In his latest column for Forbes online, Drucker Institute Executive Director Rick Wartzman writes about Earl Weaver, the colorful Major League Baseball manager who recently died.
“When I was just a boy, long before I ran a social enterprise that bears Peter Drucker’s name and seeks to make organizations more effective, the word ‘manager’ meant one thing to me: Earl Weaver,” Wartzman writes.
“I always knew that Weaver, who was memorialized last weekend after passing away earlier this month at age 82, was as sharp as a pair of spikes,” he adds. “The skipper of my beloved hometown Baltimore Orioles, he guided the Birds over 17 years to six American League East titles, five 100-win seasons, four pennants and the 1970 world championship.
“What I didn’t grasp when I was growing up was that Weaver was a great ‘manager’ in the sense that I now appreciate the job description: as a motivator of talent, as a master of maximizing joint performance, as a deft practitioner of many of the lessons that Drucker (though he himself lent his counsel to the Cleveland Indians) taught.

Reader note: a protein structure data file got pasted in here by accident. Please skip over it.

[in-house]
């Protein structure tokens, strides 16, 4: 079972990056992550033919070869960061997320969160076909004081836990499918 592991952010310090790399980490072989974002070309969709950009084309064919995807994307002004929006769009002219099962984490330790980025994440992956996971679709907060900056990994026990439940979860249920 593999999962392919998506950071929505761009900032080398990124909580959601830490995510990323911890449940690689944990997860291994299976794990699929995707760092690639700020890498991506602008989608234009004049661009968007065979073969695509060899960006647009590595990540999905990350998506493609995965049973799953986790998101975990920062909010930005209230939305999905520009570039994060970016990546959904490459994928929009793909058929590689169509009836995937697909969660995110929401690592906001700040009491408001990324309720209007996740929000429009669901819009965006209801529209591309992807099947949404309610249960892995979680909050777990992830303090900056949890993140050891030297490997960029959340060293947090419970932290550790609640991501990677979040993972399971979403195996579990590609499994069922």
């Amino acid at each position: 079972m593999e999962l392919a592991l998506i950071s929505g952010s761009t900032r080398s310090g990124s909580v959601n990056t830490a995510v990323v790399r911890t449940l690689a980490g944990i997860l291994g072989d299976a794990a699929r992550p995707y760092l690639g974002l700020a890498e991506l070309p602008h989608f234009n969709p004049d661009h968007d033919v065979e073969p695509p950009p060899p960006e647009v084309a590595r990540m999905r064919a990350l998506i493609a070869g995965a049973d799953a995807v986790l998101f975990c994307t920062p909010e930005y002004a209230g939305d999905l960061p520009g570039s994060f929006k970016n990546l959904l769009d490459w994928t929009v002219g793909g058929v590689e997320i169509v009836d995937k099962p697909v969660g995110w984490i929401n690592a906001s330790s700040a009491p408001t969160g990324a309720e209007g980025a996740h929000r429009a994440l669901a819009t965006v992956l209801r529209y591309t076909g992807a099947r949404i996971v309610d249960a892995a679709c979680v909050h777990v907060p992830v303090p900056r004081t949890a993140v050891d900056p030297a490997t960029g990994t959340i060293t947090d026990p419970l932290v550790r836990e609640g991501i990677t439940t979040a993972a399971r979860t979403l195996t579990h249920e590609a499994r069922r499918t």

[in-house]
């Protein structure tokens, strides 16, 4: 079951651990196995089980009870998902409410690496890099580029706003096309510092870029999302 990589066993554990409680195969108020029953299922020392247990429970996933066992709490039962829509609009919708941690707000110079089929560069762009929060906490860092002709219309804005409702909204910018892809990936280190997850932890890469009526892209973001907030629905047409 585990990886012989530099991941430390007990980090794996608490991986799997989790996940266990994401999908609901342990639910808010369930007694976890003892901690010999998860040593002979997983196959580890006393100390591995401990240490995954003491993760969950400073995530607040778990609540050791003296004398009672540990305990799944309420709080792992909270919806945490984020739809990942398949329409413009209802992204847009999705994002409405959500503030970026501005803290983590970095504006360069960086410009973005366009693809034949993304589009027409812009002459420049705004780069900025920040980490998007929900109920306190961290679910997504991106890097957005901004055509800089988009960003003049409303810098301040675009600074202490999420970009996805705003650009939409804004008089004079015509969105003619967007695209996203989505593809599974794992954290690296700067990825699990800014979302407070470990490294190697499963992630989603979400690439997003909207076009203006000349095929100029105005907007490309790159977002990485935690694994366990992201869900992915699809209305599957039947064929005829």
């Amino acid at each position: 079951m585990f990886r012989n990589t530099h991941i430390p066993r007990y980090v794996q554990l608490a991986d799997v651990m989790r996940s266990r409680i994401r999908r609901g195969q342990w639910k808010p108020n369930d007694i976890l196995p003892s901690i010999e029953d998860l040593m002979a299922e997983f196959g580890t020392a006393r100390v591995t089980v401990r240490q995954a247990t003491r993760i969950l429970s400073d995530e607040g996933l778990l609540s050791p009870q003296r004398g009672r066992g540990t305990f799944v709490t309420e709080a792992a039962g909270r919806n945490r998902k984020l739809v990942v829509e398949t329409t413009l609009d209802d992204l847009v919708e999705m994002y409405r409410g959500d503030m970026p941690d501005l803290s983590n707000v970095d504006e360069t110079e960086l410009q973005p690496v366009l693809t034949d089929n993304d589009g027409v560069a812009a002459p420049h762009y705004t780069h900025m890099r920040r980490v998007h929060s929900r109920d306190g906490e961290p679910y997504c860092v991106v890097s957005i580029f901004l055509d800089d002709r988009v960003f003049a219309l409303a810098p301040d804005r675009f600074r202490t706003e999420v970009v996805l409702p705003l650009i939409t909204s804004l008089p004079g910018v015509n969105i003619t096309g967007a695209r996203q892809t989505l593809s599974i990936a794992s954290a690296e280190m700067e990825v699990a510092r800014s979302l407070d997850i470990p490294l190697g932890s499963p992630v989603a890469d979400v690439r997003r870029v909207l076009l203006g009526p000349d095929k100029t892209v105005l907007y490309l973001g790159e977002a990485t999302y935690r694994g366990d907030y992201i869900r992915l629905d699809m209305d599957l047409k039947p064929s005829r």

Among these lessons: “Weaver knew how to coax the best not only from his most extraordinary athletes . . . but also those who had more modest, or at least circumscribed, gifts. The key: focusing on their strengths instead of their weaknesses.”
In its obituary of Weaver, the New York Times summed up the man’s genius: “He chose players to fill in the gaps around his stars, not necessarily for their overall ability or athleticism but for their isolated skills—a good outfield arm, base running speed, power—and then deployed them in situations where they were most likely to succeed.”
Recounts Wartzman: “After one of my Drucker Institute colleagues read that passage, he remarked, ‘Can you imagine what shape our economy would be in if every non-baseball manager did the same?’”